The objects of the present invention are achieved by transforming intermediary metric color-image signals by nonlinear transforms 14 a so as to create a desired reproduced neutral scale by passing the individual image-bearing signal components through nonlinear transformations (e.g., one-dimensional look-up-tables). Intermediary color-image signals may be stored at various stages of the signal processing sequence using a storage writing device 18 and recording media such as magnetic tape or disk, or optical disk. The color-image signals are further transformed by transform 17 to an image metric corresponding to the colorimetric properties of output device 13. Output device 13 forms a reproduced image from the modified color-image signals. Transforms similar to transform 17 may be used to provide modified color-image signals for output devices other than output devise 13.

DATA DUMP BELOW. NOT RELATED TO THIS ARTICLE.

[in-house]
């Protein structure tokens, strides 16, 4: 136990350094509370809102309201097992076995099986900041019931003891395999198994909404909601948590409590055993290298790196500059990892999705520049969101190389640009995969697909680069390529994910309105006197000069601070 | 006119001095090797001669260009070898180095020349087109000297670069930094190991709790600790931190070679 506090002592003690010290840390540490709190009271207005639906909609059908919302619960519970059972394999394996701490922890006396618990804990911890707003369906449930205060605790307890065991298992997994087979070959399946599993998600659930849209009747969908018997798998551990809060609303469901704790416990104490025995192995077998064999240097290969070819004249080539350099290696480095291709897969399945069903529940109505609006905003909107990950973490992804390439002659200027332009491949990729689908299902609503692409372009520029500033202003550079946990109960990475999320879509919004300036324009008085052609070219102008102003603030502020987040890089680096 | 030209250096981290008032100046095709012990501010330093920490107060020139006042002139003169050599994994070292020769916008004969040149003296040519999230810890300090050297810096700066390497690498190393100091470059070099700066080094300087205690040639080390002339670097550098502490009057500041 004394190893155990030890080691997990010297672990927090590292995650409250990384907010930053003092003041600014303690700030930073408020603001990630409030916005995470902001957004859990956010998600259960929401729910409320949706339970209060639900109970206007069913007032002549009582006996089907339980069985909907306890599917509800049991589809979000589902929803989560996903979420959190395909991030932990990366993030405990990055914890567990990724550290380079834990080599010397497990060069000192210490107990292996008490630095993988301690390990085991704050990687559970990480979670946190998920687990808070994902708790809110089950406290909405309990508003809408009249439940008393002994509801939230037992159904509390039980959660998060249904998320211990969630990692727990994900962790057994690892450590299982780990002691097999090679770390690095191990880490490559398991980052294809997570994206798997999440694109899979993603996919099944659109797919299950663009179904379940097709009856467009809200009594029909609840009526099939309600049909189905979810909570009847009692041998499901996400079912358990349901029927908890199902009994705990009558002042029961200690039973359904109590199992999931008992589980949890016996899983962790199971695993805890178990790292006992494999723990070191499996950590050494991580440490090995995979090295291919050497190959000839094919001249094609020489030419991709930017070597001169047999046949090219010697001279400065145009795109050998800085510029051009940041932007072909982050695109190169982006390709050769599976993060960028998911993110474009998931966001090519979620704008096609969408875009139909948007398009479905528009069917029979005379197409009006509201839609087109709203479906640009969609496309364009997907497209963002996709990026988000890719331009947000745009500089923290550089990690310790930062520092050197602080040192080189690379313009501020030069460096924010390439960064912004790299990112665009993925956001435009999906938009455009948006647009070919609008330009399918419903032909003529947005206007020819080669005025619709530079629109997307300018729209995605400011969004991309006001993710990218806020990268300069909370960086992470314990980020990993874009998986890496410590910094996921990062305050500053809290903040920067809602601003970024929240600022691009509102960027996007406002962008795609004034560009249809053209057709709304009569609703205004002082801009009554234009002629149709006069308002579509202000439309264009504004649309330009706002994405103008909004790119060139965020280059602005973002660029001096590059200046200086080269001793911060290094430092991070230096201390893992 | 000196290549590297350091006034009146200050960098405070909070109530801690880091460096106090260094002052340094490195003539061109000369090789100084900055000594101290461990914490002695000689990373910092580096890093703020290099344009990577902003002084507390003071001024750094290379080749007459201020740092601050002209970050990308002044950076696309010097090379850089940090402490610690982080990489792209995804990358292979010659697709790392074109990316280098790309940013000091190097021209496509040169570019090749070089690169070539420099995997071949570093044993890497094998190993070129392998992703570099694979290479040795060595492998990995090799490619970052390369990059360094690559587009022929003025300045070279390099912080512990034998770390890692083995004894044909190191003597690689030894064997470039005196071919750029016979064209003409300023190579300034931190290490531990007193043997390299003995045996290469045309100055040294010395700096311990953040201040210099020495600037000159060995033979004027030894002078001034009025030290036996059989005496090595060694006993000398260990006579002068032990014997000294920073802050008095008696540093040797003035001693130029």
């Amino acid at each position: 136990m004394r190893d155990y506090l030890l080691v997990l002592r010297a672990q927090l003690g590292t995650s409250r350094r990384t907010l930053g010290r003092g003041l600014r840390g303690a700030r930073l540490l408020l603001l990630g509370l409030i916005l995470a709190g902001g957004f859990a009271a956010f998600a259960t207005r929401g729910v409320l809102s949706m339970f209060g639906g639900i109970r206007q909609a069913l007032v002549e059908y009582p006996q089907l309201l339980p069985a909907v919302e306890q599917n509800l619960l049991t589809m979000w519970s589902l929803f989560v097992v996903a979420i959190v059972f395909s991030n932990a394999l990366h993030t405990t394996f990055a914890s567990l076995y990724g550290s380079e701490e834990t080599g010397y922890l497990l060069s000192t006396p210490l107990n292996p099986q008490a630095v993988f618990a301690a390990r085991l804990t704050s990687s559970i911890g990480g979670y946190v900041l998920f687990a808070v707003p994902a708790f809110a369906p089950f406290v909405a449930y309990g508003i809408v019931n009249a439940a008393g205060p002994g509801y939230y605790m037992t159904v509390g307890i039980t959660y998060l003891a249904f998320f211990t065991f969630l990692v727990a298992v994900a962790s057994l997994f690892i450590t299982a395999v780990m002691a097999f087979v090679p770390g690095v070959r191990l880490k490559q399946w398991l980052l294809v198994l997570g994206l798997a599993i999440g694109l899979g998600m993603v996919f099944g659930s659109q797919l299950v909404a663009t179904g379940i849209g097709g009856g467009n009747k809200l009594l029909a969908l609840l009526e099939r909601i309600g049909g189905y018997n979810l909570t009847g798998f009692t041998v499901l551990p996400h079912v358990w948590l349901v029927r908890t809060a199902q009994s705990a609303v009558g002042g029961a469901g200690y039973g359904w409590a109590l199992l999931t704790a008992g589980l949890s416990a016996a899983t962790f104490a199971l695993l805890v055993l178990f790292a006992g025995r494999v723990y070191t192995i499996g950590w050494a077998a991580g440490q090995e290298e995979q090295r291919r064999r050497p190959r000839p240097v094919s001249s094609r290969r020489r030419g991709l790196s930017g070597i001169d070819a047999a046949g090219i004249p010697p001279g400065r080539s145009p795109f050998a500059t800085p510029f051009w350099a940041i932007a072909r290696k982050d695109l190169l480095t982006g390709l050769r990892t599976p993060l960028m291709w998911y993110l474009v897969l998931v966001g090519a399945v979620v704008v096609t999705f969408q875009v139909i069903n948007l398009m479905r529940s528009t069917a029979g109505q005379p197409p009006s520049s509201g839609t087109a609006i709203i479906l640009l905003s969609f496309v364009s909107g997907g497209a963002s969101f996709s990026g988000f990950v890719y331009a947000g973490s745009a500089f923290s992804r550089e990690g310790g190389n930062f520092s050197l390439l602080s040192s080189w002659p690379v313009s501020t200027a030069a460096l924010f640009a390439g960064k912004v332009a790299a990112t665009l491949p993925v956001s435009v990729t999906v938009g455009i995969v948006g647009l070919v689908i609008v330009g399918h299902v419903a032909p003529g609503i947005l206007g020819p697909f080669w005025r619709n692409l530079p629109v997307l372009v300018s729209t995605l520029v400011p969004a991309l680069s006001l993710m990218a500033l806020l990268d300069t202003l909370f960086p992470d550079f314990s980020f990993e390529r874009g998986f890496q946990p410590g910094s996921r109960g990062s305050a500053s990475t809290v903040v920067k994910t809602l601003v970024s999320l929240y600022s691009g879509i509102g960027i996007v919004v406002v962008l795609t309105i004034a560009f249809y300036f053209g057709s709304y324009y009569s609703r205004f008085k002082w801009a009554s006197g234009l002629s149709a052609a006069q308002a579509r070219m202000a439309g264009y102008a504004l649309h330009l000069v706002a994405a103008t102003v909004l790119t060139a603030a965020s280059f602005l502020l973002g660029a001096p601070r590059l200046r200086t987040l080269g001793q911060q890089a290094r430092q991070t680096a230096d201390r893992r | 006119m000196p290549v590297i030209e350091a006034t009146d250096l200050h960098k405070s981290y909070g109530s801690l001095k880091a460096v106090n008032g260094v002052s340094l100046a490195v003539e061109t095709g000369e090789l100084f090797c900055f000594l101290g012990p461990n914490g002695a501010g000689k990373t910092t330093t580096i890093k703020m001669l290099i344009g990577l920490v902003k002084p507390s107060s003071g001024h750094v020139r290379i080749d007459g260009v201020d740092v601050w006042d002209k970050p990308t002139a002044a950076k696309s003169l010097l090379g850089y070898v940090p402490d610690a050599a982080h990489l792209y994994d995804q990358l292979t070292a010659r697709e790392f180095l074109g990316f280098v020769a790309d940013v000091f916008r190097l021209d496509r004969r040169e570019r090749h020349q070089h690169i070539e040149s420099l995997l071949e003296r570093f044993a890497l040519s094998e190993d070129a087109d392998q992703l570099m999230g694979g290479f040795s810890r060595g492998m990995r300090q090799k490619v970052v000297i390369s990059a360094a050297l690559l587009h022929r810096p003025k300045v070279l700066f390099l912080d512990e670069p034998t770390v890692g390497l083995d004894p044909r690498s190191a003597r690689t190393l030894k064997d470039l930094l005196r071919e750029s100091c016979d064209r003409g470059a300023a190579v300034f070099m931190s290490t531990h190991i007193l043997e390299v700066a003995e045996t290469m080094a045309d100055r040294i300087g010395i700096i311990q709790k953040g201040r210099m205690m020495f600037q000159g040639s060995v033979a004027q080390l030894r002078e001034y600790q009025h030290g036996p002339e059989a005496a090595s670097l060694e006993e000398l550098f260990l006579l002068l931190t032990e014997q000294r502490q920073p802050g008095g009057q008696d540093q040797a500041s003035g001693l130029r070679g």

Comparison of FIGS. 7b and 7 c demonstrates the improvements resulting from the application of this preferred embodiment. FIG. 7b illustrates the result of applying nonlinear neutral scale transformations to color-image signals defined in terms of the colorimetric properties associated with the color image reproduction system input device 11, as shown in FIG. 3a. FIG. 7c illustrates the result of applying nonlinear neutral scale transformations to image signals defined in terms of an intermediary image metric whose colorimetric properties are unassociated with the colorimetric properties of input device 11, as shown in FIG. 3c.

The improvements resulting from the application of this preferred embodiment can be summarized as follows: